A Great and Rising Nation: Naval Exploration and Global Empire in the Early US Republic
By MICHAEL A VERNEY
(The University of Chicago Press – £29.18)
This rich and engaging book situates American naval exploration and science in the period between the War of 1812 and the Civil War, an era that re-shaped and popularised American political life, and greatly extended the territorial sway of the Imperial Republic, acquiring a Pacific coastline in the process. At the heart of national decision-making and oceanic visions loomed the dominating divisive reality of slavery, polarising opinion, and shaping attitudes to overseas expansion, relations with foreign powers, and the locations to be explored. While race, faith and science were important, these costly expeditions were driven by a search for status: they signalled the arrival of a rich, powerful and sophisticated state on the other side of the world, yet still looked back to Europe for applause. Verney brings his expertise on the domestic political dimension to bear on the genesis, conduct and reception of five of the 17 naval expeditions of the period, emphasising the divergent aims and ambitions of those who sponsored, supported and conducted oceanic missions. The exploration of the Amazon Basin and the Rio Parana was driven by Southern slave-owners seeking fresh land to cultivate, a project that collapsed when the Brazilian government closed the mighty river to foreign vessels, well aware the United States had already seized Mexican territory, and threatened other regional states, notably Nicaragua and Spanish Cuba. The architect of this project, world famous oceanographer Matthew Fontaine Maury, joined the Confederacy in 1861, as did William Francis Lynch, leader of an expedition to the Dead Sea, driven by evangelical conviction to prove the literal truth of the Bible through archaeological research. By contrast the Pacific voyage of the United States Exploring Expedition, which predated America acquiring a Pacific coast, was led by Charles Wilkes, who nearly caused a war in 1861 by illegally seizing the Royal Mail Steamer Trent.
Although these voyages shared scientific methods and agendas with contemporary British expeditions, they were aggressively American Republican exercises. Scrutiny by Congress, divided over slavery and the proper use of Federal Funds, made it essential to align the project with the incumbent administration, secure external support and positive media coverage. While scientific enquiry helped to make a case, as long as it did not challenge the literal truth of the Bible, national prestige and status were more significant arguments. While lavish publications boosted the achievements of these voyages the Americans judged their expeditions by reception afforded to them abroad. The Gold Medal by the Royal Geographical Society was the ultimate endorsement. Elisha Kent Kane, a US Navy doctor, received it after an expedition that failed to find Sir John Franklin’s doomed expedition. This shared ‘humanitarian’ project climaxed with HMS Resolute, a British arctic search vessel abandoned in the ice, recovered by American whalers, and restored to the Royal Navy in December 1856, with befitting ceremony – which included visits by the Queen and the Prime Minister. This shared ‘scientific’ interest provided a rare opportunity for London and Washington to exchange pleasantries, rather than insults and threats. The ‘gentlemanly’ Captain Hartstene USN was another who joined the Confederacy in 1861.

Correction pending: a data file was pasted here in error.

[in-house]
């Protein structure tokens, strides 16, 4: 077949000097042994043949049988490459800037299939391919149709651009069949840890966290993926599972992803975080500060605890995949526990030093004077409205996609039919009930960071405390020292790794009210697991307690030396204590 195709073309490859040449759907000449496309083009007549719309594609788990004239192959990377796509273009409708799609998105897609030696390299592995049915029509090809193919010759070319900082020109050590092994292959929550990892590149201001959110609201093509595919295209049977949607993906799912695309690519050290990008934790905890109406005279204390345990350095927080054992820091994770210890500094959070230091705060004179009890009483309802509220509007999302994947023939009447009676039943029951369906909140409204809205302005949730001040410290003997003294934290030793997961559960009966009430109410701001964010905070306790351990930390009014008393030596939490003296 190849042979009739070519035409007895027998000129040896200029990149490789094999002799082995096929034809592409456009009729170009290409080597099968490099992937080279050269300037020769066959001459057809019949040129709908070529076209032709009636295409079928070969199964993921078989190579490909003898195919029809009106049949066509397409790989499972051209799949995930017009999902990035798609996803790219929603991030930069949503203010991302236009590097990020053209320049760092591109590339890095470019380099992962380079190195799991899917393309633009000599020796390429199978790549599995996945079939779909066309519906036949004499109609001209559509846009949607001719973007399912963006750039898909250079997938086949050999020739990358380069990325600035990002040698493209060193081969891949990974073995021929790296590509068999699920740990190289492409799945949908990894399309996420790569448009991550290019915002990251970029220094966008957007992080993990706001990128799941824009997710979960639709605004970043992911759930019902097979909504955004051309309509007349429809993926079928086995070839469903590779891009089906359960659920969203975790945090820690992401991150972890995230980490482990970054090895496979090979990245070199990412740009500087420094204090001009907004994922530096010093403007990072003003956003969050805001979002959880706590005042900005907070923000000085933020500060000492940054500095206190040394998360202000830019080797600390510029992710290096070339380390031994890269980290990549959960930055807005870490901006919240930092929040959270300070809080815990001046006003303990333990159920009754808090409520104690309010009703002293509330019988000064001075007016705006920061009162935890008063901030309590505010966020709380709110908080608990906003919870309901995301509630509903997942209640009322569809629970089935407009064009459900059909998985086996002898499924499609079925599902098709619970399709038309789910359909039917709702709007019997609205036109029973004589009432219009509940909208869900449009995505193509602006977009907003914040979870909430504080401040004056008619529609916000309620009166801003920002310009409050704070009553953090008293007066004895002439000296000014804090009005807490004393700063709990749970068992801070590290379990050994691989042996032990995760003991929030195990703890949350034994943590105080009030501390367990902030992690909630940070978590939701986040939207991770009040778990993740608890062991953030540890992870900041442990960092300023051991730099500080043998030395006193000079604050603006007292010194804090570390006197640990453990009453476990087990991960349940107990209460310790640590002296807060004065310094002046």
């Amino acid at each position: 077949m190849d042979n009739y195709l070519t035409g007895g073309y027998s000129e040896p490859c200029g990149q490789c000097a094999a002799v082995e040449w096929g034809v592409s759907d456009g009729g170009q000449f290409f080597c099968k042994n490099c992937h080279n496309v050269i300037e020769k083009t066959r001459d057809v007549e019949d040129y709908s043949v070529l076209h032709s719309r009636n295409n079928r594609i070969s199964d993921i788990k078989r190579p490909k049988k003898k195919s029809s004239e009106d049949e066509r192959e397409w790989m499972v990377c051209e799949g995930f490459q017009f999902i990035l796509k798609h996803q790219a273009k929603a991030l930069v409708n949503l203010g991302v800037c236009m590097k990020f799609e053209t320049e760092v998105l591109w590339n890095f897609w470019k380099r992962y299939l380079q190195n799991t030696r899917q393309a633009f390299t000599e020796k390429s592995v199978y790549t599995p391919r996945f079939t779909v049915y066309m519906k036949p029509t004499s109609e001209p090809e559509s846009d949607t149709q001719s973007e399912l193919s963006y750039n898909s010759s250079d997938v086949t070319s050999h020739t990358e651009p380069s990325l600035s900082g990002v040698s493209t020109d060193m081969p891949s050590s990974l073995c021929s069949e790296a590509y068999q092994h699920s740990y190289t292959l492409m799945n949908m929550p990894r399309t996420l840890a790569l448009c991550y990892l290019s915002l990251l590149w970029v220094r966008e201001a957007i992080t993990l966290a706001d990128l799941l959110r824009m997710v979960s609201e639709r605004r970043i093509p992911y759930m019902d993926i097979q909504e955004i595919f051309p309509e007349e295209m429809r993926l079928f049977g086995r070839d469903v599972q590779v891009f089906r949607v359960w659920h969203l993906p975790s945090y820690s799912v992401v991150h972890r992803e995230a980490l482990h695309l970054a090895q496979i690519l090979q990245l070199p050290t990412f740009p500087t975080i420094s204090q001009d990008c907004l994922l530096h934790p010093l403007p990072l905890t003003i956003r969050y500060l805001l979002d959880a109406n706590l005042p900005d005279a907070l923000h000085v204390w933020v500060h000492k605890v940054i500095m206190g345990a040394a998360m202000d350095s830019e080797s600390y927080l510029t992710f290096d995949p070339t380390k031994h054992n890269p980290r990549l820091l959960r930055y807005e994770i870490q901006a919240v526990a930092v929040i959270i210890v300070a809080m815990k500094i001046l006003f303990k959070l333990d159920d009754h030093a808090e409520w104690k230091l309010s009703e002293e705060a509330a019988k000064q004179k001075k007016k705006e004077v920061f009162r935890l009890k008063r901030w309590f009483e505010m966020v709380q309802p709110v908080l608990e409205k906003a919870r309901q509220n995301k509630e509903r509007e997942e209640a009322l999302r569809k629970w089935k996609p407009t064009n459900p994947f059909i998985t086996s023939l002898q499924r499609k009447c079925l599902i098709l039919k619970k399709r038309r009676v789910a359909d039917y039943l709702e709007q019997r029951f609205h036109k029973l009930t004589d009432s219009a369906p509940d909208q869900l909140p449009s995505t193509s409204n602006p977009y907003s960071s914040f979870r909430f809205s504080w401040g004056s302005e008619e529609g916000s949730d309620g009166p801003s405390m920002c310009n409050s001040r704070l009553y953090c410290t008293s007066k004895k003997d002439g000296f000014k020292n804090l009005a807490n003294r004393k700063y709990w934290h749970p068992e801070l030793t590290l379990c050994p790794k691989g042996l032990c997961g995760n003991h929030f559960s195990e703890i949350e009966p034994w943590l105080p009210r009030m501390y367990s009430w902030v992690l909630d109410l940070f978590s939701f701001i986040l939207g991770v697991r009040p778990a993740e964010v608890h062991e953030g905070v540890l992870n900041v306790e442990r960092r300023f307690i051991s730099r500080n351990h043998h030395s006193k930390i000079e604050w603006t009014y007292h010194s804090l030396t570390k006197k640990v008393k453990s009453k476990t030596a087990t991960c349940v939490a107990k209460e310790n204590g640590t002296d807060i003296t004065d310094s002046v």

The specimens and exhibits collected by these expeditions played a major role in the creation of American national museums, notably the Smithsonian, anthropological collections and science. They also engaged a growing middle-class public with the wider world beyond their own ever expanding borders. Finally, these pre-1861 expeditions provided a base for the revival of American curiosity about the wider world in the last quarter of the century. If anyone doubts how closely Anglo-American ocean science projects became they can check the names of the Space Shuttles – the ‘ships’ that enabled the next great scientific leap – several honour key British oceanographic vessels.
KINGS COLLEGE LONDON